to accumulate to levels from 10 to 100 times typical background concentrations, and

appear to be more permissive than those used by several countries in Europe.

In addition to health concerns, there are also a series of issues that still need to be

resolved. Some of those issues include lack of incentives for farmers who use organic

amendments, the public's lack of trust in the regulatory agencies, and the potential for

liabilities and probable loss of land and crop value.

The use of organic amendments in agriculture has been aggressively promoted in

Florida, as has been previously discussed. Additions of organic materials to soils provide

carbon, which is the most important electron donor for the denitrification process.

Additionally, applications of organic amendments increase the water holding capacity of

soils, which in turn promotes anaerobic microsites where denitrification can become a

major fate of soil nitrate. Consequently, the effect of such amendments on the rate of

denitrification should be the subject of more detailed study. Studies related to the various

forms of carbon in organic wastes, and rates of denitrification in waste-amended soils

under Florida's unique soil and climatic conditions, are a must.








43

Denitrification exhibits a high degree of spatial and temporal variability, with

coefficients of variation as high as 500%. Existing methodologies may not account for all

of the variability but, as long as the limitations and capabilities of each method employed

are given consideration, they should still provide valuable information and understanding

concerning the process of denitrification.














CHAPTER 3
NUTRIENT AND METALS ACCUMULATION AS A RESULT OF THE LAND
APPLICATION OF SEWAGE SLUDGE TO A MATURE CITRUS GROVE


Introduction



The disposal of organic wastes on agricultural lands has been practiced for

centuries. However, the increase in the amount of wastes generated, particularly those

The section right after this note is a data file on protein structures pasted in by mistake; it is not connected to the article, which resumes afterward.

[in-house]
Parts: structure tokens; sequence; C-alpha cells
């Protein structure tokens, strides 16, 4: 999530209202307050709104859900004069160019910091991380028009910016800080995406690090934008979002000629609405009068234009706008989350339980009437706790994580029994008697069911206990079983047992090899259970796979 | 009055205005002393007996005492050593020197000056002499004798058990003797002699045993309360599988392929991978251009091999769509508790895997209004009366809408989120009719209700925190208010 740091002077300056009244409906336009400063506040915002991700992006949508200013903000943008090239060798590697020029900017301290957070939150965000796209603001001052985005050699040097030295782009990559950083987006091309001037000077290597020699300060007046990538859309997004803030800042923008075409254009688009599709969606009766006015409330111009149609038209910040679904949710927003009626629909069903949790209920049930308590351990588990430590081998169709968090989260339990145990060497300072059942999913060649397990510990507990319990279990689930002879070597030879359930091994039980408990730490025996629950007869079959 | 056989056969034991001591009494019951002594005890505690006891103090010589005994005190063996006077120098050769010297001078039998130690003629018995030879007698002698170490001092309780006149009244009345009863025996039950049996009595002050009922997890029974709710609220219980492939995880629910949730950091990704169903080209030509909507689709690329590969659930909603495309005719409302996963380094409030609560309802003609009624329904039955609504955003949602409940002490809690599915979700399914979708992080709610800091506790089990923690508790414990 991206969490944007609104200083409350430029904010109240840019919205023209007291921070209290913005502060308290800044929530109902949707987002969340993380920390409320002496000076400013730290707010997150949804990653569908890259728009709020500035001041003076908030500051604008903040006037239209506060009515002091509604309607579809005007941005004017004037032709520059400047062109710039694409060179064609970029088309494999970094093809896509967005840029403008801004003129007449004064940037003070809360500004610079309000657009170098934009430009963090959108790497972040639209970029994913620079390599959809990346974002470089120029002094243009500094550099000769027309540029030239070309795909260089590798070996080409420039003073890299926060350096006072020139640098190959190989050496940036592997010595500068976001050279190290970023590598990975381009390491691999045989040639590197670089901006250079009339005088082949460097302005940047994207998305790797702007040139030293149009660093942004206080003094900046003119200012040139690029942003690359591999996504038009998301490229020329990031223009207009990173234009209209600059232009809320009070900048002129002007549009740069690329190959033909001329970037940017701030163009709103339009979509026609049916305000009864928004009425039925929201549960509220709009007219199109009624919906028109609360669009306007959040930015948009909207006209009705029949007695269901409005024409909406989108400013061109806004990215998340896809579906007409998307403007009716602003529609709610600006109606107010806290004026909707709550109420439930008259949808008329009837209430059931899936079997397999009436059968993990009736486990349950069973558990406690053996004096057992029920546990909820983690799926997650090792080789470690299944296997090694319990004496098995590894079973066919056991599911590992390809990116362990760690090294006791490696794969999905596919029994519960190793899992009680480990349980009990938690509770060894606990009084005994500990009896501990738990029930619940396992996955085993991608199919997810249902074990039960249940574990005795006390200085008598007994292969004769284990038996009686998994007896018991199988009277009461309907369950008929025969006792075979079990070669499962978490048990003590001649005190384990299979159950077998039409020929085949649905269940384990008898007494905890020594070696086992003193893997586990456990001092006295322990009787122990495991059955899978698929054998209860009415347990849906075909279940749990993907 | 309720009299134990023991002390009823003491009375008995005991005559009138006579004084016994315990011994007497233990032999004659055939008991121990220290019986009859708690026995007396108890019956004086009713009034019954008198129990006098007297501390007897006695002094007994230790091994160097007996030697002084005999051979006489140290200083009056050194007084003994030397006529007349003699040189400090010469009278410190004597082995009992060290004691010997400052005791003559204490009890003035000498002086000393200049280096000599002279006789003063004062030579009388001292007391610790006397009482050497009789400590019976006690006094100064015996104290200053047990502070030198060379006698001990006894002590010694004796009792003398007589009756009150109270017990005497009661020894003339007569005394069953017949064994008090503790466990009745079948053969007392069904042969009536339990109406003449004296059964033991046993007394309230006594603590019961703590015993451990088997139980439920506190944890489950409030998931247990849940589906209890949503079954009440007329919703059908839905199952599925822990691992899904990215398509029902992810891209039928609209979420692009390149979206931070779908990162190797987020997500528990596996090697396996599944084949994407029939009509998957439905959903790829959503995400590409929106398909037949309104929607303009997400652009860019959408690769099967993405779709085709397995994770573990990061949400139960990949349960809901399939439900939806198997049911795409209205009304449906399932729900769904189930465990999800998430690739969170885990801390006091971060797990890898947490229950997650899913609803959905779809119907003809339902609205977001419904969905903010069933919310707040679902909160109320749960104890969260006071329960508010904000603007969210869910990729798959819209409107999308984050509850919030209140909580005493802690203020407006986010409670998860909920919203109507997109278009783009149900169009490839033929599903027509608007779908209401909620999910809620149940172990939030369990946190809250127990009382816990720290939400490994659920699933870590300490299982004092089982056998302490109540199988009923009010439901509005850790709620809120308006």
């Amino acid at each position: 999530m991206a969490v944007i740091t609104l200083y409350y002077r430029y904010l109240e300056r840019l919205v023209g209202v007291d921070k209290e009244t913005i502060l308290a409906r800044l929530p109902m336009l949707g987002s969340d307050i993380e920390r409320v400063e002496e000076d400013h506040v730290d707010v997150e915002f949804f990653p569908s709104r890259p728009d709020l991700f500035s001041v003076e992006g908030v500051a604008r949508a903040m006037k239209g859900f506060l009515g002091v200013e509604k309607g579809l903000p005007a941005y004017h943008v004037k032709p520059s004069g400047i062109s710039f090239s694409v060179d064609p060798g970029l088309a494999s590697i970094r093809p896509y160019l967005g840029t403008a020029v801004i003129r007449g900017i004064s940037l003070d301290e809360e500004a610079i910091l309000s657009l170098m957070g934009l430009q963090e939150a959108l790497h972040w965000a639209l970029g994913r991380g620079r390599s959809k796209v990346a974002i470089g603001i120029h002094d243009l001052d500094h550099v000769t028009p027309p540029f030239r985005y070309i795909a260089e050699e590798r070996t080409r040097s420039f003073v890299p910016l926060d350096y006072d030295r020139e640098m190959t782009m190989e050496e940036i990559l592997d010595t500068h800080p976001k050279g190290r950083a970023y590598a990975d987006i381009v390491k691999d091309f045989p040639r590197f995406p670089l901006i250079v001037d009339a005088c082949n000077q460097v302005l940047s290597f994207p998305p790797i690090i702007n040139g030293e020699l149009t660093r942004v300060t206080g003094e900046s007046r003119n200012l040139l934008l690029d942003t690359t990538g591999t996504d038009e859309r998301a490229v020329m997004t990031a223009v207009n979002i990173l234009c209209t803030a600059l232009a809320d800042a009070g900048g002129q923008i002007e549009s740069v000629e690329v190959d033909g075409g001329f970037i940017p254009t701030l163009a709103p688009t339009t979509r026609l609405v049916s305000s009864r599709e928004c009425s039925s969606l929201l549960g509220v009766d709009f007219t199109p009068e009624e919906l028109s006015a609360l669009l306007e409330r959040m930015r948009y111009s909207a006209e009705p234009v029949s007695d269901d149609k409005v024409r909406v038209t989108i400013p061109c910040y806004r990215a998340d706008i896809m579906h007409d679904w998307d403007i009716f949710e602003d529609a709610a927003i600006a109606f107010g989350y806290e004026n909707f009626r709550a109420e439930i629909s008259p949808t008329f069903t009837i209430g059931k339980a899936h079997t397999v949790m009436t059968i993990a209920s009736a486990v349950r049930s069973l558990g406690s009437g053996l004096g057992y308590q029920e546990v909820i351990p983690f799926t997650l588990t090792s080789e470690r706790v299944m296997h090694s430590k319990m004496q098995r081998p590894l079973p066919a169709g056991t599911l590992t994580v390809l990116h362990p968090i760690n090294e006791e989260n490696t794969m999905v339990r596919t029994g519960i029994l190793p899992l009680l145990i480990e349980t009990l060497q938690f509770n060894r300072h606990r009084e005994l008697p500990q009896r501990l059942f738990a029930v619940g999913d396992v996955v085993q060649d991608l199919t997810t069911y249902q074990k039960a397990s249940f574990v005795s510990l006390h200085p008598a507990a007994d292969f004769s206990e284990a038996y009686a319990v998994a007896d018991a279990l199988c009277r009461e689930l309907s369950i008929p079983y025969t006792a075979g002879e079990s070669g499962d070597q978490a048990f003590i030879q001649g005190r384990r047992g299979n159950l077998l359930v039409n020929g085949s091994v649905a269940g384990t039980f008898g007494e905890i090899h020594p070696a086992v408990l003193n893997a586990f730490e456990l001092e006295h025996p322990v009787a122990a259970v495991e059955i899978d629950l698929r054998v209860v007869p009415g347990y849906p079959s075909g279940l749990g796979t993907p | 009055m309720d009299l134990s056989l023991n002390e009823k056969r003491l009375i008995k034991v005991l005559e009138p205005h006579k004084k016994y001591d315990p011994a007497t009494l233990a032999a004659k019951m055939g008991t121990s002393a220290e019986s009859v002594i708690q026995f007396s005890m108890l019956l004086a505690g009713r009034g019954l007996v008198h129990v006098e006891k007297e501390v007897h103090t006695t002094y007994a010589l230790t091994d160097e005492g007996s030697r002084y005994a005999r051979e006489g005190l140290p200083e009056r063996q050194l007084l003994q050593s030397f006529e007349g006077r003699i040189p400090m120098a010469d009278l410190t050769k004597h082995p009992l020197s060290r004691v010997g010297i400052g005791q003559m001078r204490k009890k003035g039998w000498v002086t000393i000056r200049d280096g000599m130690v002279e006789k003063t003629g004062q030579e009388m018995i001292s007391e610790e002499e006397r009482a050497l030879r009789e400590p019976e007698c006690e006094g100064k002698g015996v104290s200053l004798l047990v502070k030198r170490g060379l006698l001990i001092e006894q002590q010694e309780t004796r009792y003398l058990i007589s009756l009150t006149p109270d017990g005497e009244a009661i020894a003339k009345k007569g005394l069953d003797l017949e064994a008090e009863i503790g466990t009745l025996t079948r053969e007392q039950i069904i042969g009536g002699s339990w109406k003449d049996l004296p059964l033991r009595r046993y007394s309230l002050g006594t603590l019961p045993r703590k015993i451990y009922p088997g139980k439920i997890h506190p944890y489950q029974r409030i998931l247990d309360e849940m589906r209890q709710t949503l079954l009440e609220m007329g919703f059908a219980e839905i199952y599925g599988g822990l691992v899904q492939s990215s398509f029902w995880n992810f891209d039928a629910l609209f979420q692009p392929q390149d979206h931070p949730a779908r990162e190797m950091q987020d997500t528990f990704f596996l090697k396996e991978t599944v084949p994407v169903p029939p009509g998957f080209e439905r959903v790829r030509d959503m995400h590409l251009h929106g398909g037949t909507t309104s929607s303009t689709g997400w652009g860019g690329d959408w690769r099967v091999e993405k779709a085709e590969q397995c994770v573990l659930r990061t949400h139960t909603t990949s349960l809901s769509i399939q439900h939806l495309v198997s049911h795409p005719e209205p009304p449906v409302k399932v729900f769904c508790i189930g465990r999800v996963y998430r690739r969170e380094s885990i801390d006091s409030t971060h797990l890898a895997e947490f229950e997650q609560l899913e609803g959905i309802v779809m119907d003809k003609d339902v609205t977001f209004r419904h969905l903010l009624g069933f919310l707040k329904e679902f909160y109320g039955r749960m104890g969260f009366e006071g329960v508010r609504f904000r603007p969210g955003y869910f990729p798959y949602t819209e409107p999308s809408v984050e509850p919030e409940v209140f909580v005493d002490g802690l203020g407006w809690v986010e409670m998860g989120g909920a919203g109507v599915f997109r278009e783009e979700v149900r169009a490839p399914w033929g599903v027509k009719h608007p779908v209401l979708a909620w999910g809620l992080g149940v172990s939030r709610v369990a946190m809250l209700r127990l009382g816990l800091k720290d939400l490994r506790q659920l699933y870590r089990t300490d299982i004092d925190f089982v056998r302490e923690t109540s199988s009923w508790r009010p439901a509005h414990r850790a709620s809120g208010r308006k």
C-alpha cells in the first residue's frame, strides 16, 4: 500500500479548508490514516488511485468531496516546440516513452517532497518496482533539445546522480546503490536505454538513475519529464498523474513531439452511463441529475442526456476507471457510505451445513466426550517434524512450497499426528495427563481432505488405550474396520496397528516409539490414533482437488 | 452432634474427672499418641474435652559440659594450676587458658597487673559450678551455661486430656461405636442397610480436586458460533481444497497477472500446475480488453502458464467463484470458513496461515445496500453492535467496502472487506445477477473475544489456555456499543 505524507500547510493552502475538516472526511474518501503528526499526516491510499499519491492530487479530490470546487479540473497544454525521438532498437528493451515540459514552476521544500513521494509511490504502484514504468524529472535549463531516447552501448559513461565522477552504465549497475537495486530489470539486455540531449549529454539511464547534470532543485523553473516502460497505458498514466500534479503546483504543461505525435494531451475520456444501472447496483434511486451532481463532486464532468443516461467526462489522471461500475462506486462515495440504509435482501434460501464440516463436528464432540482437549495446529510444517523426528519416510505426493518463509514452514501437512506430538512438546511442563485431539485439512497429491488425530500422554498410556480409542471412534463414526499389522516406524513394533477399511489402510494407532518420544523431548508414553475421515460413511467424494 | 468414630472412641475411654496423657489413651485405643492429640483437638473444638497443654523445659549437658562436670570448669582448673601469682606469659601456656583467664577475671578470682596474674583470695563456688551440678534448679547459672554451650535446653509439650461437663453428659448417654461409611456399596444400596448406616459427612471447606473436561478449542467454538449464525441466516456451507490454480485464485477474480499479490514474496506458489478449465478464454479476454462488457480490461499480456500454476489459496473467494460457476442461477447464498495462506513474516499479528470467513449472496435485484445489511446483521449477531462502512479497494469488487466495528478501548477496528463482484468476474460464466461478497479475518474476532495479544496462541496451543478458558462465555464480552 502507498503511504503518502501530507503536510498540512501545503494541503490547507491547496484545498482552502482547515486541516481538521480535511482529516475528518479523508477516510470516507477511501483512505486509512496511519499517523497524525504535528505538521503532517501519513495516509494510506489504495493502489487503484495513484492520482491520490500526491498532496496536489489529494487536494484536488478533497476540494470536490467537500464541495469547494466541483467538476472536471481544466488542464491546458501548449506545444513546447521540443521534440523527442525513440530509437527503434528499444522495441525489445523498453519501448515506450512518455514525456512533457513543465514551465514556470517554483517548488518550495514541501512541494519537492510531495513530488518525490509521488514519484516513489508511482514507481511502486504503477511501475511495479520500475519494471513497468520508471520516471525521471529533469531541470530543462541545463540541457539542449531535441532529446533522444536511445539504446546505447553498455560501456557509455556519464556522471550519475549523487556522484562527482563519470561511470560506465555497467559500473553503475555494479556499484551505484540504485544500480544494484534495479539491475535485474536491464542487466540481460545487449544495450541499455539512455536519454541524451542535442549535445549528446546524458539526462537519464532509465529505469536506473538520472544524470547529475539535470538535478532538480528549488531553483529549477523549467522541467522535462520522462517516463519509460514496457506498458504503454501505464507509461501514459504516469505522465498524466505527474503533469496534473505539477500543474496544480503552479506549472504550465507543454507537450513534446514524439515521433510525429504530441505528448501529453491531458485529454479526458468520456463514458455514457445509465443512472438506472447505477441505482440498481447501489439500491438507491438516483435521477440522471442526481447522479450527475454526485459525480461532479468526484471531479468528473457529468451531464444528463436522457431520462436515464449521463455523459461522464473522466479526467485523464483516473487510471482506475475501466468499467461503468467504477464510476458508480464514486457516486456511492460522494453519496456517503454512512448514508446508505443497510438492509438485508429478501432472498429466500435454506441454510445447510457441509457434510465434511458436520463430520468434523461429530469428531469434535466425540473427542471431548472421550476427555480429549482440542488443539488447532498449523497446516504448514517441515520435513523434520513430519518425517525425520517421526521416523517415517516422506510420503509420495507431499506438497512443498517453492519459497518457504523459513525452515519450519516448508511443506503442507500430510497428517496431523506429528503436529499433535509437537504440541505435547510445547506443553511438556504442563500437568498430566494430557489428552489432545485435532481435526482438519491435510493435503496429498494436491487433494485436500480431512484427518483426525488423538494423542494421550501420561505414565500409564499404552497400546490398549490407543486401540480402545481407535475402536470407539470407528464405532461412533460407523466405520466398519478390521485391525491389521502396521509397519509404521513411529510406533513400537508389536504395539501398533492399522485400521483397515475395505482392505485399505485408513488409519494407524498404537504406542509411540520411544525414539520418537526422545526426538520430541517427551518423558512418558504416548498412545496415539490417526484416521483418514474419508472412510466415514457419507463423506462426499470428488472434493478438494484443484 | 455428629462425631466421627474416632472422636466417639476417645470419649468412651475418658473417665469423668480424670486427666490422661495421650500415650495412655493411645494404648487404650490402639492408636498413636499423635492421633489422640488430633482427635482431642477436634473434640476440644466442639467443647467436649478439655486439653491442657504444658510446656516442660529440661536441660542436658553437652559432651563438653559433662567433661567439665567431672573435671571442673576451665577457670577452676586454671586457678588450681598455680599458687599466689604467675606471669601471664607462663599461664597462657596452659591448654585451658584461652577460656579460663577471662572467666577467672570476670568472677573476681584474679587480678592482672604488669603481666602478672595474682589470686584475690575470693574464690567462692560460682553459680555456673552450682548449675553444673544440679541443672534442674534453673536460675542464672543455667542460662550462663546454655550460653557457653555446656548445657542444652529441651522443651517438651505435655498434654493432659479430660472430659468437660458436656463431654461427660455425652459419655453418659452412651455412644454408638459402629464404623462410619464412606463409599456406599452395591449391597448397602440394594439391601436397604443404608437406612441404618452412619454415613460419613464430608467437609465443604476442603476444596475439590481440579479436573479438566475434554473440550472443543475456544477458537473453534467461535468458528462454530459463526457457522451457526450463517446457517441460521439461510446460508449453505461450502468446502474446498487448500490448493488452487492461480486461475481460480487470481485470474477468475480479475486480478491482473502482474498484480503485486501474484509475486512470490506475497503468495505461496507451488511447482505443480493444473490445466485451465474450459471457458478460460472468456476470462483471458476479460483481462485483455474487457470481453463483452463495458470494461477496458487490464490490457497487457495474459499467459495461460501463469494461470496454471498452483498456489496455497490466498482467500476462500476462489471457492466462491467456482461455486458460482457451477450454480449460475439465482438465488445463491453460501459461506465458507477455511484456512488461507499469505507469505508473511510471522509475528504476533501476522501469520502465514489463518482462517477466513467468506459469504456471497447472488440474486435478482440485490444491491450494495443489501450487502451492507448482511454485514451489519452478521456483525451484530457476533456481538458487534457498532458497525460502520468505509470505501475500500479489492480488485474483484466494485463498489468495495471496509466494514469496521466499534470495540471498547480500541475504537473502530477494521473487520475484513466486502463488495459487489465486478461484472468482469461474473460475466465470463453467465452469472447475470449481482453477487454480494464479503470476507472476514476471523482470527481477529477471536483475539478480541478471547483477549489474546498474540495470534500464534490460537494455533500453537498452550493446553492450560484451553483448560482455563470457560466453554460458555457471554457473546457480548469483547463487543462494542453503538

with higher concentrations and a wider variety of toxic chemicals than 40 or 50 years ago,

has resulted in an increased concern for the potential detrimental effects of such wastes on

the environment.

The public's opinion regarding land application of organic wastes is mixed. People

in larger metropolitan areas, far from agricultural regions, feel more skeptical about the

use of wastes in crop production than people living in smaller communities or rural areas.

This situation is mainly a consequence of lack of information, and in some cases is due to

misinformation and sensationalist journalism.

More than one thousand people immigrate to Florida every day, with most of them

relocating to South Florida, and predominantly along the state's southeast coast. This

increase in population and consequently in waste generation has prompted studies on the

potential impact of waste applications to croplands. The purposes of such studies are




44








45

being focussed not only on the generation of necessary data, but also on education of the

public regarding this cultural practice.

In 1991, the Palm Beach Soil and Water Conservation District (PBSWCD)

initiated a study of the land application of dewatered domestic sewage sludge to a mature

citrus grove in Palm Beach County. Aquifer and surface waters were monitored by the

South Florida Water Management District (SFWMD) to observe any detrimental effects

on water quality as a result of sewage sludge applications. A soil and plant monitoring

program was concurrently initiated and conducted by the Soil and Water Science